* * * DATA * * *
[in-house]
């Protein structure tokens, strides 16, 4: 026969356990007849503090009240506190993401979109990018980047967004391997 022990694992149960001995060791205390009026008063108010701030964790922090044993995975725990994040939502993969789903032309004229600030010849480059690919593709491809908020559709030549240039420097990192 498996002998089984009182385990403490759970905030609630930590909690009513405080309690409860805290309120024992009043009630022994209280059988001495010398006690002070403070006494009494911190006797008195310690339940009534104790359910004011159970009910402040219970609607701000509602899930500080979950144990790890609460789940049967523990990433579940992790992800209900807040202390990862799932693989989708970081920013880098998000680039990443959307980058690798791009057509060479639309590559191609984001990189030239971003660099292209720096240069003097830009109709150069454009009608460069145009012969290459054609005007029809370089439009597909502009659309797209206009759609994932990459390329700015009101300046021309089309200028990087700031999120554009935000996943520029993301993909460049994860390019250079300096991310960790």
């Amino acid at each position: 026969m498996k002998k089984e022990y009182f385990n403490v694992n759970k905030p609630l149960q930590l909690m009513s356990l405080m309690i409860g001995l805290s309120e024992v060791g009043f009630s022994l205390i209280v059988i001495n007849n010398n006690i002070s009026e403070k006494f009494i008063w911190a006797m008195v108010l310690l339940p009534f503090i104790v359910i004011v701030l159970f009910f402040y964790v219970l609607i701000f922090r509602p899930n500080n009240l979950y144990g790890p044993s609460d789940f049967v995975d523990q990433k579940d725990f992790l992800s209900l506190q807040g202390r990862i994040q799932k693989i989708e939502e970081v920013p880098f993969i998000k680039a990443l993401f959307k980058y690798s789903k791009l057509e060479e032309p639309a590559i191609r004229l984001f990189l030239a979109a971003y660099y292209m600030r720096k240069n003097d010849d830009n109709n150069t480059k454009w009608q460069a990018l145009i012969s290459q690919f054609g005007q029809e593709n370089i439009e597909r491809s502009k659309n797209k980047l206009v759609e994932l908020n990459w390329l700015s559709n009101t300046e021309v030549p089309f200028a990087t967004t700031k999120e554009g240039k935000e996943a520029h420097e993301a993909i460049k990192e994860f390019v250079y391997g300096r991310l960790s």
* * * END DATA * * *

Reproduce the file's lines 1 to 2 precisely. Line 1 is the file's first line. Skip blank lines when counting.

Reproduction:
[in-house]
């Protein structure tokens, strides 16, 4: 026969356990007849503090009240506190993401979109990018980047967004391997 022990694992149960001995060791205390009026008063108010701030964790922090044993995975725990994040939502993969789903032309004229600030010849480059690919593709491809908020559709030549240039420097990192 498996002998089984009182385990403490759970905030609630930590909690009513405080309690409860805290309120024992009043009630022994209280059988001495010398006690002070403070006494009494911190006797008195310690339940009534104790359910004011159970009910402040219970609607701000509602899930500080979950144990790890609460789940049967523990990433579940992790992800209900807040202390990862799932693989989708970081920013880098998000680039990443959307980058690798791009057509060479639309590559191609984001990189030239971003660099292209720096240069003097830009109709150069454009009608460069145009012969290459054609005007029809370089439009597909502009659309797209206009759609994932990459390329700015009101300046021309089309200028990087700031999120554009935000996943520029993301993909460049994860390019250079300096991310960790």